Oh dear. Gossip once again…

“He was the One.” Jericho looked down at his hands. “Forced? Tricked. Alice said I should not try to find closure in the people who hurt me. Addition: Alice, my friend. Not the cat.”

“Oh…?” Ferris chuckled. “There’s a cat named Alice now?”

Jericho nodded. “I don’t think it likes me.” He turned to look back at Talib. “I was not the one who put down the One. That was Maria. I wanted to bring him in. Justice. Letting him go would be undeserved. He deserved less than Omega because Omega was… Francis’s friend.” He frowned. “But: Maria is connected to me. She brought down my conducting on Alpha.”

“I see… How… did you feel?”

“I don’t know,” Jericho replied, “but Maria felt sad. Correction: bad. She felt bad for him. Pity. She said she was offering him mercy.”

“Mercy?” Ferris’s brows raised as her face paled. “You… seem to be connected to very interesting people…” 

Jericho nodded, continuing to study Talib from the distance. “I was not thinking about the One at in that moment. I was wondering—am wondering: can the others rest now?”

“Rest? Do you mean the people you’re connected to?”

Jericho shook his head. “Ayda. And the others. The other children. The ones who were with me back then. The ELPIS Leaders are not what we thought. Theta is here. The One is gone. Can they rest now? Or do they still want more?” He thought of Maria and Conta, Werner and his mother, Cadence and Francis, Olive and Claire, Atienna and Safiyah. He looked back at Ferris. “I just want them to forgive me. Is that closure?”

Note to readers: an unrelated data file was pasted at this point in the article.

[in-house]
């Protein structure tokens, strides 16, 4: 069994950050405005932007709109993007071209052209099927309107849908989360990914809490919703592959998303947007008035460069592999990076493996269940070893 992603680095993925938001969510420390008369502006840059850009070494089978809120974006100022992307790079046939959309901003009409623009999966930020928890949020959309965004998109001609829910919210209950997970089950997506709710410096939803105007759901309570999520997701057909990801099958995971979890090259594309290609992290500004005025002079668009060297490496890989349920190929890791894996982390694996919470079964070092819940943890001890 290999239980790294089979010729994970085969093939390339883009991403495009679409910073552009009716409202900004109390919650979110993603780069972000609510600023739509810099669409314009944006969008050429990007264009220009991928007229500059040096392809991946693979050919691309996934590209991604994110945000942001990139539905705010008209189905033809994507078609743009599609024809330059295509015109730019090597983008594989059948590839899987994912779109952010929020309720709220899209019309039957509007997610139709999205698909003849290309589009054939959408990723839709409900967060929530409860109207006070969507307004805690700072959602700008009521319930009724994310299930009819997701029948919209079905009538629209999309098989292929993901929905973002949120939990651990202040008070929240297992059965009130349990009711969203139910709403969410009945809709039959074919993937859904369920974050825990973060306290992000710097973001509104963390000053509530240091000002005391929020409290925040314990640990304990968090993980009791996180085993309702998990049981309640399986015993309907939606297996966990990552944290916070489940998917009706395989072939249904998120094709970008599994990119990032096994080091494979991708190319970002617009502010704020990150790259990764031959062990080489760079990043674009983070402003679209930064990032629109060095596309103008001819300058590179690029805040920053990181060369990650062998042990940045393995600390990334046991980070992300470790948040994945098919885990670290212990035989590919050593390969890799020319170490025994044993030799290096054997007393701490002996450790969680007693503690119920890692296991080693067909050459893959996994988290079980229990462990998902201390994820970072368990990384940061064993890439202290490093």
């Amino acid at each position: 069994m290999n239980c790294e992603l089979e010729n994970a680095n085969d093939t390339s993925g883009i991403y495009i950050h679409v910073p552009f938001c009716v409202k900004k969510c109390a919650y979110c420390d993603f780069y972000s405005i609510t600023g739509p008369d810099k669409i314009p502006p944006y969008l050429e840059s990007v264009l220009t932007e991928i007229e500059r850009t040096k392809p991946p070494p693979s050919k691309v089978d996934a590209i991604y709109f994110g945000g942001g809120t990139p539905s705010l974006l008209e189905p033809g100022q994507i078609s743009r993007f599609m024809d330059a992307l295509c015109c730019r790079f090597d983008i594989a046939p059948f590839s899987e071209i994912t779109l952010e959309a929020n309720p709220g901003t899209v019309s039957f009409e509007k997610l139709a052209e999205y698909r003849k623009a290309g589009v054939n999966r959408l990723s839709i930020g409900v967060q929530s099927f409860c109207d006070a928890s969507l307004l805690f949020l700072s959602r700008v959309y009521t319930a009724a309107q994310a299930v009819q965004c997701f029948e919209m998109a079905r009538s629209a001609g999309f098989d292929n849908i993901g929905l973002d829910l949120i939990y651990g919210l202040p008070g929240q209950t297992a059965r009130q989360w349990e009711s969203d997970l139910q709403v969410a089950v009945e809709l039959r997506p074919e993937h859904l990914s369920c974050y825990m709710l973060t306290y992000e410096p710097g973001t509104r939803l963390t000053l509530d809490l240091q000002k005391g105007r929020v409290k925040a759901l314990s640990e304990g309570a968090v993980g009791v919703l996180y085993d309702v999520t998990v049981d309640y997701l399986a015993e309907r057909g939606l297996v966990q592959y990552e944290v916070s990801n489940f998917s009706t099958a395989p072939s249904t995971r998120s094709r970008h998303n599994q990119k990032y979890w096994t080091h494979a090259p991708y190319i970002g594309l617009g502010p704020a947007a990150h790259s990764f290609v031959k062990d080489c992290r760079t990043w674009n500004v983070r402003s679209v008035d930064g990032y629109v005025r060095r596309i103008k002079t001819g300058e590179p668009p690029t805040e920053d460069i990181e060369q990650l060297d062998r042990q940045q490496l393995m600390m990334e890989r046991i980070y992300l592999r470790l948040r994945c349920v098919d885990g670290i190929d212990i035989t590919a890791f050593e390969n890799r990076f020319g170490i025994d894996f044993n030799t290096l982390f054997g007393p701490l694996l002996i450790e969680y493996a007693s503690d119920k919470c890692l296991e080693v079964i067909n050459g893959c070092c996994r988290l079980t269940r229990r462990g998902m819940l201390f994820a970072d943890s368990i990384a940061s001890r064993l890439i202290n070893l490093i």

Ferris startled. “Closure…? I-I don’t know, Jericho…”

Jericho nodded and returned his attention to Talib. 


Maria, who had been running through the maze of Francis’s rooms and tending to the children with Simon and Lita for the past two days, made a pit stop in the medical room. The room was lined with beds on wheels that were guarded by shiny poles holding up plastic bags filled with mysterious liquid. There were Sagittarians and some Ariesians running around, while the beds were occupied by familiar faces—people Maria had met herself, some that the others had met. Some of Maria’s children occupied these beds as well, and Maria offered them waves as she passed.